The Burrow: The Boy Who Taught Me a Life Long Lesson

An original editorial by Rach

“Please, I wouldn’’t be caught dead reading those books. What’s so special about a boy wizard and his stupid magic school?”

Yes, you read correctly. I spent most of my time throughout Junior High reciting those exact words everyday. Every time anyone even suggested or mentioned at how great the Harry Potter books were, I would simply give them the same response along with an expression of disgust. I just couldn’’t come to terms with the whole idea about a kid who was a wizard and had adventures at the school he attended. And what’s more, it baffled me even more to see how the kids my age (and even the older ones) were going completely crazy in love with these books. And being the kind of person I was, I refused to join along the ‘Harry Potter bandwagon.’ In other words, I avoided the books like they carried some sort of plague. There was no way I was letting myself become another fan of the books.

I am, and always will be, an avid reader. Growing up, I mainly read classics by Jane Austen, F. Scott Fitzgerald, Nathaniel Hawthorne, Oscar Wilde, and many others. So as I grew older, I guess you can say I carried a mature attitude unlike many 13-year-olds in that time, mainly as a result of the books I tended to read. I guess this is where my bias towards children, fantasy, and fairy-tale books was created. I simply didn’t believe that those kinds of books would be nearly as interesting and full of insight as the kind of books I had come to read and love. Harry Potter was just another reason for me to think otherwise, so I refused to give the books a chance.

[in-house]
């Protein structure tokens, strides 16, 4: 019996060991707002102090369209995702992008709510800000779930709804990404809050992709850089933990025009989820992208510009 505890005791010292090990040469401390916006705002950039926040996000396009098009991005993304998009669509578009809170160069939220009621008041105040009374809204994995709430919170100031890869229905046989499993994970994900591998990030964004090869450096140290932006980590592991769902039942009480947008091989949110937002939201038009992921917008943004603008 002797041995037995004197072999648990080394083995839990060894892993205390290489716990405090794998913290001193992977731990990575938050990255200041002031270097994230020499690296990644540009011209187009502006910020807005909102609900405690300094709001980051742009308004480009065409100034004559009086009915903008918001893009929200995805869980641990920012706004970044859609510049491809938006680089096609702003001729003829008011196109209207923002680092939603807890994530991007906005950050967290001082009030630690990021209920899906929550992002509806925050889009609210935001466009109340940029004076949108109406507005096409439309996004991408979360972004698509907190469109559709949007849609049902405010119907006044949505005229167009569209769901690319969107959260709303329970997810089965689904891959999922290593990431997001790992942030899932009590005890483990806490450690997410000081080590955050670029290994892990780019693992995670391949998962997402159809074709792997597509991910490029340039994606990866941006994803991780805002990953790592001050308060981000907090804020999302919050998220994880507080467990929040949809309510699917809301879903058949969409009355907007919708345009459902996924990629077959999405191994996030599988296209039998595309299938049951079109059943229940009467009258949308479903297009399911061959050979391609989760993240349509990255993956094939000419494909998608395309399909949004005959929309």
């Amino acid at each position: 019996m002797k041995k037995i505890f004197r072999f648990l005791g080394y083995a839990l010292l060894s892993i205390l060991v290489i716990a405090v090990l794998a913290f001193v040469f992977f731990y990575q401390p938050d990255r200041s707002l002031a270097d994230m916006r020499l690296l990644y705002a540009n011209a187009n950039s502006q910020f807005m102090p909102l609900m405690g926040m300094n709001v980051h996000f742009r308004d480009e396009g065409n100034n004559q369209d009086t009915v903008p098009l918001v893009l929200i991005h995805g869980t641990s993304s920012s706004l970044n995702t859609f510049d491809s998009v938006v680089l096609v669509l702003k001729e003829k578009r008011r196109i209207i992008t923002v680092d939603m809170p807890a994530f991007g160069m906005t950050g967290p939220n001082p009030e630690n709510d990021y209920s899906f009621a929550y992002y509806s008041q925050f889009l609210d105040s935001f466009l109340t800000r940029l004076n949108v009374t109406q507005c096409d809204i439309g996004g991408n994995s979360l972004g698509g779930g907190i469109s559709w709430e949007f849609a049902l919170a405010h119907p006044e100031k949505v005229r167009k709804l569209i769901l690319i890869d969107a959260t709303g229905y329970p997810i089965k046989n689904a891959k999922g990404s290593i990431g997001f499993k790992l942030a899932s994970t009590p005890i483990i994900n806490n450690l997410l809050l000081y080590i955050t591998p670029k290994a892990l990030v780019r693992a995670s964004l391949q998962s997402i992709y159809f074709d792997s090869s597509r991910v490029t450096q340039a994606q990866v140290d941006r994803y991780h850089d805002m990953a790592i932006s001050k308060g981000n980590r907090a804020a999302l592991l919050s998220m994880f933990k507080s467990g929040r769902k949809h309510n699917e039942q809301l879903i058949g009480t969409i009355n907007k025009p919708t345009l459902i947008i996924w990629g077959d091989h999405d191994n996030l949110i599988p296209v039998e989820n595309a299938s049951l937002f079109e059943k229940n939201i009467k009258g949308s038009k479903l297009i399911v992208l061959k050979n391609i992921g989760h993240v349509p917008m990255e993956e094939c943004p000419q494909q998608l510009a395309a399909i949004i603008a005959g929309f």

Upon entering high school, my refusal to affiliate myself to Harry was still intact and surprisingly stronger than ever. Sorcerer’s Stone was being released in theaters that year, which just caused the Harry Potter hype to grow even more. Moving to a new school where I knew no one, I was brought to find friends and comfort in this new atmosphere. The friends that I quickly made were great people; they were funny, nice, caring, and overall great people. But there was something they had clearly forgotten to mention – they were BIG Harry Potter fans. Everyday I would be caught in the middle of a debate on some theory/discussion based on the Harry Potter books, and every time I would give a sarcastic remark and leave them to argue on their own. My friends respected my decision for not reading the books, but it didn’’t stop them from trying to persuade me. Whenever Harry Potter was the subject of discussion at lunch (which was quite often), my friends found every opportunity to persuade and convince me that the Harry Potter books were worth the read. “Rachel! You need to read the books; they are so much more than fantasy books. They are brilliant!” my friends would usually tell me. But being the stubborn person I was, I would keep them content with a “Okay, I’ll think about it” response, even though I never did. I continued to stick my nose in the literature that I had always read. That is, until the end of sophomore year when I finally fell victim.